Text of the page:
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Thank you so much Venerable Akaliko, bridif1, and nikt. All of your responses were very helpful. It is amazing cause I’ve got more help than I asked for! :smiley:

I write a chapter in my Ph.D about meditation in EBTs Buddhism and I’m laying a groundwork, trying to explain why such “conservative” approach to dhamma is so great and respected in some circles. Thats why I needed that reference as main argument, but all suttas you gave me will support this argumentantion and endevour, so thank you very much. :anjal: :heart:

It seems that sutta I was looking for was DN29, that bridif1 and Bhante Akaliko shared. Such a well-expounded, entirely complete, well-proclaimed holy life, consummate in all its aspects, complete in all its aspects, with nothing lacking and nothing in excess. I wish I could give solution to both of you. :slight_smile:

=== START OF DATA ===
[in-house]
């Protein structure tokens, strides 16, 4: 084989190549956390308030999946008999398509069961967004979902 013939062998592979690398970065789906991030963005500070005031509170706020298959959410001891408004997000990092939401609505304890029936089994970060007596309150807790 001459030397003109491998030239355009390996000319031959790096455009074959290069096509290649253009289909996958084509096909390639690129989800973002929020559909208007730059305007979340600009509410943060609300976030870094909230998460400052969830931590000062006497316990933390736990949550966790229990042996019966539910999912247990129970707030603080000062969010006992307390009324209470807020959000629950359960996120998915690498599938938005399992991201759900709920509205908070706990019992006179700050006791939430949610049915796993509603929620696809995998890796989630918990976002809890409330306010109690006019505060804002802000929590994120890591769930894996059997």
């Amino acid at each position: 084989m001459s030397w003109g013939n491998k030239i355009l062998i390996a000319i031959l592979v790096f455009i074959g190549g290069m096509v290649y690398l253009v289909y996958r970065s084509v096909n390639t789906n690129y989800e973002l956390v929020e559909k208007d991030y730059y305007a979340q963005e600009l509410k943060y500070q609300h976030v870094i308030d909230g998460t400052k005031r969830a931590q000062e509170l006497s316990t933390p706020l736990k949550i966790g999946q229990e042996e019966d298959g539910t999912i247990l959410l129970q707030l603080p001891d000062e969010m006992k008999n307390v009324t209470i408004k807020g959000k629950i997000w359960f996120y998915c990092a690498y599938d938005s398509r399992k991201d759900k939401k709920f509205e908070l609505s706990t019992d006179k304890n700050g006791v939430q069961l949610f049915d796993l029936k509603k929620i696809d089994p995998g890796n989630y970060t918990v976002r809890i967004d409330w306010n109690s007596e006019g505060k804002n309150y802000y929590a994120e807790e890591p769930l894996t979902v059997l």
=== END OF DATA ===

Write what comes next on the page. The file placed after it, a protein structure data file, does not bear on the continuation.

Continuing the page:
Bhante Akaliko thank you also for pointing out this Vinaya passage and explanation. It will be very useful when I will write about orthodoxical approach of Theravada tradition towards rules.

Thank you very much not just for very useful information, but for the feeling of being cared for that I felt after reading your responses. It is really amazing how many great and lovely people on this forum take their time to help find and explain things deeply. It is really a great gift both of information and metta. :anjal: It really brightened my day to feel that I’m not alone in my endevours, but that there are people who selflessly help out. :slight_smile: :anjal: :heart:

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Thanks so much for your kind response!